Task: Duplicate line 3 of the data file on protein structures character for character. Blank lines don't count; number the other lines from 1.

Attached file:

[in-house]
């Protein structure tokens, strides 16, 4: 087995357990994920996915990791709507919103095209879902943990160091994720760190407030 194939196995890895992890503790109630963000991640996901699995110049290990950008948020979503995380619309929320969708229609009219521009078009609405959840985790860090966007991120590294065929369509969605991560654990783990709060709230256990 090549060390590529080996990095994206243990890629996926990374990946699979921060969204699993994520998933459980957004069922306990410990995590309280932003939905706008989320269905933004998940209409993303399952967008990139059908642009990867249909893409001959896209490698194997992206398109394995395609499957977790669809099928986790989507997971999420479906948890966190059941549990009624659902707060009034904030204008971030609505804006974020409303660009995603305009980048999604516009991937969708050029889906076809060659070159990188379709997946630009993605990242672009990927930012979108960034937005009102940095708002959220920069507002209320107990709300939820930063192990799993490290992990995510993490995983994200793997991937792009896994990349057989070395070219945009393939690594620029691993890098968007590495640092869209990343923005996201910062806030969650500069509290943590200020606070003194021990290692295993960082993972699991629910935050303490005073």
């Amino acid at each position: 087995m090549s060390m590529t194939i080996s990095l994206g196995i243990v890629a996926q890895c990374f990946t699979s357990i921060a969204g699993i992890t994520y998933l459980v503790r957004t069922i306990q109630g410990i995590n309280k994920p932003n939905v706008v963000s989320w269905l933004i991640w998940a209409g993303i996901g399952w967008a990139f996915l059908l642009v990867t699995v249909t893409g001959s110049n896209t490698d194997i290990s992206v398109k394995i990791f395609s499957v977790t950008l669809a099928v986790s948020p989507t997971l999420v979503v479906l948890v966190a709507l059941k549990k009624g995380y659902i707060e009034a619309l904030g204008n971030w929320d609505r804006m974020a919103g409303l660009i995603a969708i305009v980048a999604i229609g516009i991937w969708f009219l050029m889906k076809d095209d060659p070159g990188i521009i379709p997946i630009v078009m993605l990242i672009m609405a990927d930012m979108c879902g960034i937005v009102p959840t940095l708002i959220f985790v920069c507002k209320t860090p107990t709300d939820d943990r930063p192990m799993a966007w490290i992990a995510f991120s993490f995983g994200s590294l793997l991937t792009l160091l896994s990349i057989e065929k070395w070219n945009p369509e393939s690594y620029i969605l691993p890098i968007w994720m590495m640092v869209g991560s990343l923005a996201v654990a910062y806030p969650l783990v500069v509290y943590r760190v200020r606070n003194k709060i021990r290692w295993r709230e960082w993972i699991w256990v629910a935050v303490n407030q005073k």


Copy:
């Amino acid at each position: 087995m090549s060390m590529t194939i080996s990095l994206g196995i243990v890629a996926q890895c990374f990946t699979s357990i921060a969204g699993i992890t994520y998933l459980v503790r957004t069922i306990q109630g410990i995590n309280k994920p932003n939905v706008v963000s989320w269905l933004i991640w998940a209409g993303i996901g399952w967008a990139f996915l059908l642009v990867t699995v249909t893409g001959s110049n896209t490698d194997i290990s992206v398109k394995i990791f395609s499957v977790t950008l669809a099928v986790s948020p989507t997971l999420v979503v479906l948890v966190a709507l059941k549990k009624g995380y659902i707060e009034a619309l904030g204008n971030w929320d609505r804006m974020a919103g409303l660009i995603a969708i305009v980048a999604i229609g516009i991937w969708f009219l050029m889906k076809d095209d060659p070159g990188i521009i379709p997946i630009v078009m993605l990242i672009m609405a990927d930012m979108c879902g960034i937005v009102p959840t940095l708002i959220f985790v920069c507002k209320t860090p107990t709300d939820d943990r930063p192990m799993a966007w490290i992990a995510f991120s993490f995983g994200s590294l793997l991937t792009l160091l896994s990349i057989e065929k070395w070219n945009p369509e393939s690594y620029i969605l691993p890098i968007w994720m590495m640092v869209g991560s990343l923005a996201v654990a910062y806030p969650l783990v500069v509290y943590r760190v200020r606070n003194k709060i021990r290692w295993r709230e960082w993972i699991w256990v629910a935050v303490n407030q005073k």